Computational methods for dosimetry allow estimating and optimizing the spatial distribution and strength of the induced fields and waves in the brain, based on detailed models of the head anatomy that are derived from medical imaging data. This chapter gives an overview of the computational dosimetry methods for transcranial magnetic, electric, focused ultrasound and light stimulation. It starts with a brief introduction to the employed numerical methods and a summary of the status of the automatic generation of individual head models from magnetic resonance and computed tomography data. For each stimulation method, the basic physical equations underlying the numerical simulations are outlined, followed by a summary of the key results and validation studies. The chapter concludes with an overview of remaining limitations and open questions.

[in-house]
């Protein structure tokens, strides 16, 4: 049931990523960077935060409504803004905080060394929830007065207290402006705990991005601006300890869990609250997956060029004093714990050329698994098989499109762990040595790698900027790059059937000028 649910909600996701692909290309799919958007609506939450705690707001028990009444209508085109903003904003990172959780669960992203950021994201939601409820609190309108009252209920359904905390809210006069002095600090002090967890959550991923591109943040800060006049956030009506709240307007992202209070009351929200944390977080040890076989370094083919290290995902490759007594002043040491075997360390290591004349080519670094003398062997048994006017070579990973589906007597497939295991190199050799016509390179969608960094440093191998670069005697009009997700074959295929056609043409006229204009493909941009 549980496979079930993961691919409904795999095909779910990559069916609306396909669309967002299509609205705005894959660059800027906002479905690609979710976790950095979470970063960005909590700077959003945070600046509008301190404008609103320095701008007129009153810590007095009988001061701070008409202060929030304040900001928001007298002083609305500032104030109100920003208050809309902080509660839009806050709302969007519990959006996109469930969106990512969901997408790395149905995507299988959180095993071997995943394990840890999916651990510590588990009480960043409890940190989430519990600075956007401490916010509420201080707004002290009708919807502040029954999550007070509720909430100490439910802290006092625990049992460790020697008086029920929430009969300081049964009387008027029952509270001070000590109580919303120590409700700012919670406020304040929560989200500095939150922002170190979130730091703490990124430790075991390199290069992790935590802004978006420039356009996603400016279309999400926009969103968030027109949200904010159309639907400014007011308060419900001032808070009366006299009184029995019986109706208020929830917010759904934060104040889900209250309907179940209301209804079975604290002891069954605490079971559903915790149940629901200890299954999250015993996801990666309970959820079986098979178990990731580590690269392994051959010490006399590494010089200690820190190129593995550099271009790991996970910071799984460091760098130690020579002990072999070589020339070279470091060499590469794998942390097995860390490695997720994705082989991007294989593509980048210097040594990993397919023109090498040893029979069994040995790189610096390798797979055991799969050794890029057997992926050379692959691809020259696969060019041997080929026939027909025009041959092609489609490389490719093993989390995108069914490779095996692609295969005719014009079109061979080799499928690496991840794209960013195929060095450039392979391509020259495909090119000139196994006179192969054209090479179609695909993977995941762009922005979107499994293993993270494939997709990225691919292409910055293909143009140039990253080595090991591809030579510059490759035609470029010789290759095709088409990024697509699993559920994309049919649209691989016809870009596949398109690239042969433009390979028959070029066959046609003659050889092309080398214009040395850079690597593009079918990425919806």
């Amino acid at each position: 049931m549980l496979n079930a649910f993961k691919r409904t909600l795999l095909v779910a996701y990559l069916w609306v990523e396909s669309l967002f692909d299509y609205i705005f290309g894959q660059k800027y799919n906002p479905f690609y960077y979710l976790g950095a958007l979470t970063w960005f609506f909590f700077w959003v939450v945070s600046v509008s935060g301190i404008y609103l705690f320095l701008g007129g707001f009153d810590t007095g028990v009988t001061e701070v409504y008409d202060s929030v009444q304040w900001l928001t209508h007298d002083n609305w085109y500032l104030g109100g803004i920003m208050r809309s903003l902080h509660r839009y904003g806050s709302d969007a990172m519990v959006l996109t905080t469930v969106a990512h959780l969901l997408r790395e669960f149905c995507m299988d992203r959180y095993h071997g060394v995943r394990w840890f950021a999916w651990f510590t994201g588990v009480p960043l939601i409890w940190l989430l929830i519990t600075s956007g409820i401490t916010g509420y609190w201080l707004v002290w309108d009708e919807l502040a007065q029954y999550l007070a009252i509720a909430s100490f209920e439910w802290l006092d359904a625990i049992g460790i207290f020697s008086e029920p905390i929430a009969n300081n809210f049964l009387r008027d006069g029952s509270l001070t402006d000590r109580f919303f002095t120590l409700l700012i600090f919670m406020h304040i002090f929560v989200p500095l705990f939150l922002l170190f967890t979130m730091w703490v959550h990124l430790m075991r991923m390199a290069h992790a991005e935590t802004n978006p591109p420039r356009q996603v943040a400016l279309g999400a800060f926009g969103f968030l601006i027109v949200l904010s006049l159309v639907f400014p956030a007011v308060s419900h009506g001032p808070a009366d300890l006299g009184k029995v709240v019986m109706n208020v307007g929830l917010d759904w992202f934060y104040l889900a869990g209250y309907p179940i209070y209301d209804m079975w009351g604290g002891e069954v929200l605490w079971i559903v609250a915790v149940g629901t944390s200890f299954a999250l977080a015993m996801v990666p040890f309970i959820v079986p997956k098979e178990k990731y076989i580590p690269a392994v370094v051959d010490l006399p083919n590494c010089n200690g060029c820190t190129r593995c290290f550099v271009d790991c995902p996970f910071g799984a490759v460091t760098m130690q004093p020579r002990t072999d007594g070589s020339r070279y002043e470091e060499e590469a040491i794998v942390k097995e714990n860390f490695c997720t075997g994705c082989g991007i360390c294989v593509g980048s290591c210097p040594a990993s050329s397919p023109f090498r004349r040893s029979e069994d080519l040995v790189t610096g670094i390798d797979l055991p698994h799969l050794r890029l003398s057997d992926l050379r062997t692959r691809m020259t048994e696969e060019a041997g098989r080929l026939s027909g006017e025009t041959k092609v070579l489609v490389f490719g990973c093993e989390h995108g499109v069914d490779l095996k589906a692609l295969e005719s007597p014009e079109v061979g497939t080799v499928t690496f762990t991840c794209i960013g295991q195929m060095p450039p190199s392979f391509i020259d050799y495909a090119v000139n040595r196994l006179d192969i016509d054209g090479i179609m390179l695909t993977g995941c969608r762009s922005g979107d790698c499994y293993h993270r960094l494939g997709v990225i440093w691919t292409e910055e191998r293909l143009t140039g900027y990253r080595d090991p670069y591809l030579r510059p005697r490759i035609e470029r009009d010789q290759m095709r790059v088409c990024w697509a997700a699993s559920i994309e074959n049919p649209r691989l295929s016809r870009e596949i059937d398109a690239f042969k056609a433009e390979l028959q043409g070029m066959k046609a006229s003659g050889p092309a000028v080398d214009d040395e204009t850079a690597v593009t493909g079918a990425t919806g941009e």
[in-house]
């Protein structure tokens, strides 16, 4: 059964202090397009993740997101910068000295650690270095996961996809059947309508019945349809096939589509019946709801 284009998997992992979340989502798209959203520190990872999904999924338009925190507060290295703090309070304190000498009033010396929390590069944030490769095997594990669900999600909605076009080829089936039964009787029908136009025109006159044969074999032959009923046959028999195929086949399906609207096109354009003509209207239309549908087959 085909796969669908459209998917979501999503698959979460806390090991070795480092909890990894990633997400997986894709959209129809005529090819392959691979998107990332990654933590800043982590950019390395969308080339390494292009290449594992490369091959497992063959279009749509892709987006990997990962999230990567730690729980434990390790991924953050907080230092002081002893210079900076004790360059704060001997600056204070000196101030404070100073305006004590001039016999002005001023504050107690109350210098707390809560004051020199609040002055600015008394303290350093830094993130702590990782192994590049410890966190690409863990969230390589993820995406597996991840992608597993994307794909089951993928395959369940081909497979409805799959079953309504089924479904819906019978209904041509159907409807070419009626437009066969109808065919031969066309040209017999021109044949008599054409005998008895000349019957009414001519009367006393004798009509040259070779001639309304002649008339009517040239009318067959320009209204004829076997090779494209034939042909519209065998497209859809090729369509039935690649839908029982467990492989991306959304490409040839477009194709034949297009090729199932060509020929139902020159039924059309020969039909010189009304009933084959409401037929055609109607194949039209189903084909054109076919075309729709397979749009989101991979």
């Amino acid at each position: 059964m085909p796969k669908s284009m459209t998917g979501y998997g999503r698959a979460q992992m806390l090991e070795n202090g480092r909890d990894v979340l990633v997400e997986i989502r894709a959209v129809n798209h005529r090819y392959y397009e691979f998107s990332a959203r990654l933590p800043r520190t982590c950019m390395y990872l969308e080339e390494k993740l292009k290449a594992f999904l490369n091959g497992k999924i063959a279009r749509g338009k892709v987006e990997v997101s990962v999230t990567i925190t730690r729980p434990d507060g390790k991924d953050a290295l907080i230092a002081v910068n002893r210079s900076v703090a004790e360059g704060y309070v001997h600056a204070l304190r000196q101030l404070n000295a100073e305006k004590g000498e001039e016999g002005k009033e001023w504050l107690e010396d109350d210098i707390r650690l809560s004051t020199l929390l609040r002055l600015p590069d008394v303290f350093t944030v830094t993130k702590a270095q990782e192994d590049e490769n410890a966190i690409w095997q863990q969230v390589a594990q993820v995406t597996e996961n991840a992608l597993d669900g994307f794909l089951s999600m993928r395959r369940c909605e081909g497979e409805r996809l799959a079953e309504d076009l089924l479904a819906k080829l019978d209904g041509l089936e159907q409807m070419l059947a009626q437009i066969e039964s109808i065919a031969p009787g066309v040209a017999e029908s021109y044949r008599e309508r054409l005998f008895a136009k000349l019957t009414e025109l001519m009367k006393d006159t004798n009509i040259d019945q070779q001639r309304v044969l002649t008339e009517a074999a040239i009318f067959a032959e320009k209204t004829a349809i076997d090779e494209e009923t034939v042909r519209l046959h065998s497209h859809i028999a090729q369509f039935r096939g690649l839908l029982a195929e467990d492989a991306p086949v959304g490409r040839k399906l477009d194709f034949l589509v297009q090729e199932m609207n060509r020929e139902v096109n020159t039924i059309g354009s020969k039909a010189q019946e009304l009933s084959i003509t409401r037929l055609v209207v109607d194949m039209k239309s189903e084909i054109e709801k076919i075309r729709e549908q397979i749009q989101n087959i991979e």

Markus Kofler, Ulf Ziemann, and Vasilios K. Kimiskidis
The cortical silent period (cSP) refers to a period of suppression or silencing of ongoing electromyographic (EMG) activity during voluntary muscle contraction induced by a magnetic stimulus over the contralateral primary motor cortex. This chapter summarizes the physiological basis of the cSP, discusses technical aspects and recommendations on how to record and analyze it, and provides an overview of useful clinical applications. Evidence is presented that multiple spinal mechanisms are implicated in the initial part of the cSP, but some may be also active further on, whereas long-lasting cortical inhibitory mechanisms operate throughout the entire cSP, with an emphasis during its later part. The cSP is a highly relevant and clinically useful tool to assess inhibitory corticomotoneuronal mechanisms in health and disease.